Did David Cameron ask Brussels for permission to hold a referendum to leave the EU? The freedom that the UK has within the EU is far greater than Scotland has within our so called union of equals.

 

The UK is a sovereign state; the EU is an organisation of sovereign states.

 

None of the countries which make up the UK are sovereign states; it is the UK, and therefore the UK Parliament, which is sovereign.

 

Article 50 allows an EU member state to leave the EU. If and how a member state reaches the decision to do so is up to the member state concerned.

 

There is no such provision in the Act of Union nor any other UK legislation. 

 

You are comparing apples and oranges.

 

Of course, Sturgeon could hold her referendum any time she chooses; but without the authorisation of the UK Parliament the result would not be legally binding; it would instead just be a glorified and expensive opinion poll.

 

 

 

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There was a time Scottish Nationalists complained about being dragged into Europe. A shame de Gaulle wasn't immortal.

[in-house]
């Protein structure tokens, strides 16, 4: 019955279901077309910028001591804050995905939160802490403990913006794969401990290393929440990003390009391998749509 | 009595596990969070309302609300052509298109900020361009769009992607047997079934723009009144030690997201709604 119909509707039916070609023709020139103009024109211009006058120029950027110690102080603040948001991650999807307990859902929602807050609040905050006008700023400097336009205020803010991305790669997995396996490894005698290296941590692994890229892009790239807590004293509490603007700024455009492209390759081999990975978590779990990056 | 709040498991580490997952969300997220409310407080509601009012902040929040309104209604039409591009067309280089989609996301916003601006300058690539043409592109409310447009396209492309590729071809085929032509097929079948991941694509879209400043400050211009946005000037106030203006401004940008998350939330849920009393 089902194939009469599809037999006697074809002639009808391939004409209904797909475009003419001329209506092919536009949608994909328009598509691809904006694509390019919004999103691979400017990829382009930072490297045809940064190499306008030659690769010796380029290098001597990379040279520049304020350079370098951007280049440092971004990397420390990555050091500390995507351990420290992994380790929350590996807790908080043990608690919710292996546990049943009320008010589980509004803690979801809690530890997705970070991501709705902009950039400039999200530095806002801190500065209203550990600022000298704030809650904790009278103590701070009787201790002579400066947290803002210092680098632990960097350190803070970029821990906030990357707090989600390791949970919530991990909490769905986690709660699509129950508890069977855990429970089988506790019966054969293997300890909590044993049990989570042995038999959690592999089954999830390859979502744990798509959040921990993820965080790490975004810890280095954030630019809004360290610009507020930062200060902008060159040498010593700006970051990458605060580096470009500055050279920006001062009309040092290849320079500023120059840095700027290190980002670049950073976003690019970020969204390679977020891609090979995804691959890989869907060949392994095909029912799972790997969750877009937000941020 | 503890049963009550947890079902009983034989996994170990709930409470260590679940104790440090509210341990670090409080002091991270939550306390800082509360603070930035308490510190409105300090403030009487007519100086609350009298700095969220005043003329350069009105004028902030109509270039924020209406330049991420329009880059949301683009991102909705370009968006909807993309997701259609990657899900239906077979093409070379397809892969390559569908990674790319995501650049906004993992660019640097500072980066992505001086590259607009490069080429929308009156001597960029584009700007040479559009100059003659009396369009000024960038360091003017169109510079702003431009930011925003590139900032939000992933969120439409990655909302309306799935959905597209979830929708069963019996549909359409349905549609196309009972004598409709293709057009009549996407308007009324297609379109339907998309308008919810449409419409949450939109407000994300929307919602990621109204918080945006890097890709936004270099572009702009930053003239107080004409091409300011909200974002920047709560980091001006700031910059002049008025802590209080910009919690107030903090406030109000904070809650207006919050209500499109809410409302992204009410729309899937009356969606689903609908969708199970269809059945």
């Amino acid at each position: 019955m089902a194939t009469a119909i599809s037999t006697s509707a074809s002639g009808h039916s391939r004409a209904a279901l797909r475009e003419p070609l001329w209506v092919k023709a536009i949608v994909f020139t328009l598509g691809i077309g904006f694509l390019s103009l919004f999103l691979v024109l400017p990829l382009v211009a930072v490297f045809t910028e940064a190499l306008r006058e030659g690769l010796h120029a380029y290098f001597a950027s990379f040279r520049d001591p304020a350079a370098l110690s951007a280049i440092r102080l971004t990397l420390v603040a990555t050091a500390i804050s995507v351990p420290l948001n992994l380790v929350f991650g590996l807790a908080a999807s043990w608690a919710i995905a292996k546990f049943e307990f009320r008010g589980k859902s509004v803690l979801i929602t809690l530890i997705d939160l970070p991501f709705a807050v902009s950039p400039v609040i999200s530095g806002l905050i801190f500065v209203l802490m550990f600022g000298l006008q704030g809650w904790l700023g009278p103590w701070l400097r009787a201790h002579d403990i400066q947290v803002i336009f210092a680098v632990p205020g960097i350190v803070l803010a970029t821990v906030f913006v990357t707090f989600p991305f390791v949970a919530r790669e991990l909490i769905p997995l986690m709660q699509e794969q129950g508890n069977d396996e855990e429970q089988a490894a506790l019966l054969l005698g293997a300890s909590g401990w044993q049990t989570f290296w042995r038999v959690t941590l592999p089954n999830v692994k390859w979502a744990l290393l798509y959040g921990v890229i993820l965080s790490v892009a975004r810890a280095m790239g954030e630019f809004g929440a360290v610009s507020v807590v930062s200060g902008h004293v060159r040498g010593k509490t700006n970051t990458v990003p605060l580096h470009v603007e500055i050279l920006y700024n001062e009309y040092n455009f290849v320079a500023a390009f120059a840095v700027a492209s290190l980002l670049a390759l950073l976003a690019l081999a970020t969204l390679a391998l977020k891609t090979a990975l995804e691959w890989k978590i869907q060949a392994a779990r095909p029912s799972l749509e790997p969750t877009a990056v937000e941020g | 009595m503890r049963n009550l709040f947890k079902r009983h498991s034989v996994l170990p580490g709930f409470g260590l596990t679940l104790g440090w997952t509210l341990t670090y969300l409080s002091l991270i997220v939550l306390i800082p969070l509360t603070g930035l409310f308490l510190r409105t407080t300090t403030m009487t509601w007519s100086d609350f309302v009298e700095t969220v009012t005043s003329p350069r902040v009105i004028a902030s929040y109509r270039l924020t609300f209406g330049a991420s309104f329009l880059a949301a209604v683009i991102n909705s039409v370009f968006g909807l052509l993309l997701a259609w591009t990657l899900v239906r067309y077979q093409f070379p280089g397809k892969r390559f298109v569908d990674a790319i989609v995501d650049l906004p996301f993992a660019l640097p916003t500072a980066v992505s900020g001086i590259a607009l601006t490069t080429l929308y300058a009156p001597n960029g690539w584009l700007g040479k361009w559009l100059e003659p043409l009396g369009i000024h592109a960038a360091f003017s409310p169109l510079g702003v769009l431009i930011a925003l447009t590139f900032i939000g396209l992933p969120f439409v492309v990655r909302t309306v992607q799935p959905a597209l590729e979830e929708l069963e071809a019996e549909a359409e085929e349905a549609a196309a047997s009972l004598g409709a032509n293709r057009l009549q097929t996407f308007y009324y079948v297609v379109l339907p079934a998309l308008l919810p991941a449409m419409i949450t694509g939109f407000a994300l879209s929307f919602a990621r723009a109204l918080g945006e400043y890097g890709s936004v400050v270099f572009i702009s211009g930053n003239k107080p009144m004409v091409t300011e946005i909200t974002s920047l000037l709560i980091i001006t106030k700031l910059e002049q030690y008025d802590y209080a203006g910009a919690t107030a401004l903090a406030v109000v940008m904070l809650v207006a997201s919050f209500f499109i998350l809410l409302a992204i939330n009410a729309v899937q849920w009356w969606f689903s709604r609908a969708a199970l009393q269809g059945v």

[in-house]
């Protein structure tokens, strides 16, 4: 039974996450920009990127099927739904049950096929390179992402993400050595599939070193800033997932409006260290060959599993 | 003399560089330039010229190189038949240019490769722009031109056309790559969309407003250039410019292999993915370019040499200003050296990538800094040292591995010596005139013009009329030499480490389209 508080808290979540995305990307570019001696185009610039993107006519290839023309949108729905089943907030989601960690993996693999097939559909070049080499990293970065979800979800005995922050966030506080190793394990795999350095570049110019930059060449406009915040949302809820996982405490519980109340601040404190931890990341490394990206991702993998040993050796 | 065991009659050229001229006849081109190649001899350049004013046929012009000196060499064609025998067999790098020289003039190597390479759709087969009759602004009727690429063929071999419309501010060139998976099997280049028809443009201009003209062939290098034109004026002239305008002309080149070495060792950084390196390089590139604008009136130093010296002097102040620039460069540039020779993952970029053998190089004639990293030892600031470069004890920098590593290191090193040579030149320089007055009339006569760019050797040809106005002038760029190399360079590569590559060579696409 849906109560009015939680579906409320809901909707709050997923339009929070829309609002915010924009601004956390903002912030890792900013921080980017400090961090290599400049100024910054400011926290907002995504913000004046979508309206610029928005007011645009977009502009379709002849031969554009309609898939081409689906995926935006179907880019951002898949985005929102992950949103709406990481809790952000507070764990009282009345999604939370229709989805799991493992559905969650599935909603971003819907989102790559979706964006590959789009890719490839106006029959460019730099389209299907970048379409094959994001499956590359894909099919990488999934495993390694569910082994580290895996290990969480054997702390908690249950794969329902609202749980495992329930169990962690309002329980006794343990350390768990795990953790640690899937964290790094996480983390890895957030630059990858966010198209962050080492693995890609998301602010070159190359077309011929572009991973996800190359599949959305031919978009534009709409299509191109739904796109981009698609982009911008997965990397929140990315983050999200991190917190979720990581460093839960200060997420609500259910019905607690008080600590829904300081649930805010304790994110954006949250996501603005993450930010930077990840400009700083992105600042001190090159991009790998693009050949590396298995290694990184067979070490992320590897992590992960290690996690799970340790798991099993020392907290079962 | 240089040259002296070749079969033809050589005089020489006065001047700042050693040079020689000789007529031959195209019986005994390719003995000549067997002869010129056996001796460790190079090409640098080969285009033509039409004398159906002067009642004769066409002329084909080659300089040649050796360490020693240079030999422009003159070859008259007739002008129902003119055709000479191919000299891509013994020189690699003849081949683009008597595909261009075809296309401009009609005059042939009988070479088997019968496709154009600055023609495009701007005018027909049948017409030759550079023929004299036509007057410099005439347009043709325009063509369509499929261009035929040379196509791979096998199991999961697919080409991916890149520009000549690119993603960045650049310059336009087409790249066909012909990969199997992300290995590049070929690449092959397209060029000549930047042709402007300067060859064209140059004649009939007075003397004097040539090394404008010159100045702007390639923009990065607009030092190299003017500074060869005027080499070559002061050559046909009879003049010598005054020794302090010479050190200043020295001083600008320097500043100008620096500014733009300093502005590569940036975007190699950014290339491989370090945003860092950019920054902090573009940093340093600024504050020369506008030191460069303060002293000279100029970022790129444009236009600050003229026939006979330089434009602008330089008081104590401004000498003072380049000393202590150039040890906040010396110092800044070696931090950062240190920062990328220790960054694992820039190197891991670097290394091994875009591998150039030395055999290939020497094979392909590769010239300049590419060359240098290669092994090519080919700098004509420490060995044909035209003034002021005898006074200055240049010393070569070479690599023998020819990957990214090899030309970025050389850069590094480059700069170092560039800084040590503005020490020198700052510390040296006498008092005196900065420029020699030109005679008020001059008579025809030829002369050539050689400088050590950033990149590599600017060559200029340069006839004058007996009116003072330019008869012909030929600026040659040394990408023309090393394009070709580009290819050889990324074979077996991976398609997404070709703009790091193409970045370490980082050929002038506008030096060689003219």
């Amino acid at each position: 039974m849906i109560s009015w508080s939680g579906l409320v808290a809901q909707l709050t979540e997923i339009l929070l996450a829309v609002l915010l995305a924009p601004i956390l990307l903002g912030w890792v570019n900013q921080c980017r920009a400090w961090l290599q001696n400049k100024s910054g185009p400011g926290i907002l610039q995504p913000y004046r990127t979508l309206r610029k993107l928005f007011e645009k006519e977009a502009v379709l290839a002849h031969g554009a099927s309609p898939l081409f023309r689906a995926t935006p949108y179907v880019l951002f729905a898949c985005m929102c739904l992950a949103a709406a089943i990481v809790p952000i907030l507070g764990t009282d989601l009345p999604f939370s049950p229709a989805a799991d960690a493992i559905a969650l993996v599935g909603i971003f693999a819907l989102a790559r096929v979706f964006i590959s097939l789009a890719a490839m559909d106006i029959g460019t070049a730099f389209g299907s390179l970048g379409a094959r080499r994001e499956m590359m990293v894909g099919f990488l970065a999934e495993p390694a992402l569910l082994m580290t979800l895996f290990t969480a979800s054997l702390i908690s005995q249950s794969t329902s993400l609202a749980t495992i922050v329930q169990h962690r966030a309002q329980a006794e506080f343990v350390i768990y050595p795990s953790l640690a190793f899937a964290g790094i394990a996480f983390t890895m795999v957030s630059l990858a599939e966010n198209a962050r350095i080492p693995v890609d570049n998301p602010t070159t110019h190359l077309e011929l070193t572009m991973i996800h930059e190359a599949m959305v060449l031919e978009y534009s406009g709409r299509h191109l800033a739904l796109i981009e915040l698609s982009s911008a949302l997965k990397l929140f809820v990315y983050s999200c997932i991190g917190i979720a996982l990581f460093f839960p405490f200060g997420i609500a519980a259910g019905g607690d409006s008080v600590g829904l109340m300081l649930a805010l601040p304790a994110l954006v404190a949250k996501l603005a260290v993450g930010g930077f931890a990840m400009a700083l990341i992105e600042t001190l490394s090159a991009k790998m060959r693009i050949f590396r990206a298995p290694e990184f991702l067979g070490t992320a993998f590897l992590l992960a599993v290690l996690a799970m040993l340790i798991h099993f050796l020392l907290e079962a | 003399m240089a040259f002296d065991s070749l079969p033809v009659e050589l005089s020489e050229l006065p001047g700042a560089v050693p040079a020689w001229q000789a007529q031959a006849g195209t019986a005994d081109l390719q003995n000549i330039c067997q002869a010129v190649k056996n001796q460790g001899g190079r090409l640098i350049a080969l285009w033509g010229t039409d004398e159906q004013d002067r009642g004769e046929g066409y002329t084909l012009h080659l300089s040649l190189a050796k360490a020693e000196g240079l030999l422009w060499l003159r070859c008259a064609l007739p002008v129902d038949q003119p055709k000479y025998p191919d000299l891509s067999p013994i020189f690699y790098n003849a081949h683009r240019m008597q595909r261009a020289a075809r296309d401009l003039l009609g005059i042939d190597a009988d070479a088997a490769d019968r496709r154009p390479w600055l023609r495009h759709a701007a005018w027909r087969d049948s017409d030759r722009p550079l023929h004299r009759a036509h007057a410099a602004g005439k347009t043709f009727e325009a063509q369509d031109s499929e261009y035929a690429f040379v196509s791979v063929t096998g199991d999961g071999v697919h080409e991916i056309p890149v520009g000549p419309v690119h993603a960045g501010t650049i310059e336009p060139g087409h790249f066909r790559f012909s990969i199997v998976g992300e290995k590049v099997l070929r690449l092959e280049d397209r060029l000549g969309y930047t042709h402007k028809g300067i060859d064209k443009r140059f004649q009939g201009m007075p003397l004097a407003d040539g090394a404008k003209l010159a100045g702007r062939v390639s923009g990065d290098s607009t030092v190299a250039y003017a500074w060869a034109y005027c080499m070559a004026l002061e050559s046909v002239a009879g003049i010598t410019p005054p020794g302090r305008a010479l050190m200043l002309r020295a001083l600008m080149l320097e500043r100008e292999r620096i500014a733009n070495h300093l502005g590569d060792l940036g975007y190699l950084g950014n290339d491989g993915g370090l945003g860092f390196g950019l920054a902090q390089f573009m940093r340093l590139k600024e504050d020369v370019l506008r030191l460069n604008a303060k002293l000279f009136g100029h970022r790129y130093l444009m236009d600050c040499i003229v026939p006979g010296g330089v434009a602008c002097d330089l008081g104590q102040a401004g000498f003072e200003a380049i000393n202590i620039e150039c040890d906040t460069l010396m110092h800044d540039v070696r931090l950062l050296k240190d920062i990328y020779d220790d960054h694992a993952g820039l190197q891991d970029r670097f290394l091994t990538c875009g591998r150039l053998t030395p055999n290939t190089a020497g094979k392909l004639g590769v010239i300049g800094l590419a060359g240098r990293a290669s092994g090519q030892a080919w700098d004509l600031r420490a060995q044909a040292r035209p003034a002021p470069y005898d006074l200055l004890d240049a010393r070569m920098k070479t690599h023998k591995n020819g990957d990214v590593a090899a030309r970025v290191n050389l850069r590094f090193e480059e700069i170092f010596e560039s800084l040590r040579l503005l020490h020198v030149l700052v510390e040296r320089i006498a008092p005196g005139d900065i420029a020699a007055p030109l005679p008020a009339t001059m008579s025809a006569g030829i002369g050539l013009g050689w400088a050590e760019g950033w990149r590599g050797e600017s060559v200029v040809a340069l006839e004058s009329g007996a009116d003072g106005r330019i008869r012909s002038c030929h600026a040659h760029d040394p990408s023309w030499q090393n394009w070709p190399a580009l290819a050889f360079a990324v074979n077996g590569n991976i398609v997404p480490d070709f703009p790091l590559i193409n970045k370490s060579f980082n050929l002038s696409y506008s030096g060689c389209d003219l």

Sent from my iris 505 using Tapatalk

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18 hours ago, 7by7 said:


Of course, Sturgeon could hold her referendum any time she chooses; but without the authorisation of the UK Parliament the result would not be legally binding; it would instead just be a glorified and expensive opinion poll.

 

Only if it went against her. A result in her favour would almost certainly lead to a judicial review over the question of authorisation and taking it to the extreme a strong vote in favour could result in a Declaration of Independence. Wouldn't be the first one the UK has had to deal with.

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Polling the entire Kingdom would RTU them so far they'd wake up in Panama :shock1:

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ID: 414   Posted (edited)

9 hours ago, sandyf said:

Only if it went against her. A result in her favour would almost certainly lead to a judicial review over the question of authorisation and taking it to the extreme a strong vote in favour could result in a Declaration of Independence. Wouldn't be the first one the UK has had to deal with.

 I'm not convinced that a judicial review would be appropriate, or if it were it would find in Sturgeon's favour.

 

Remember; a judicial review wont decide if the decision of a public body, including Parliament, was right or wrong, only if that decision was made in a lawful way or not.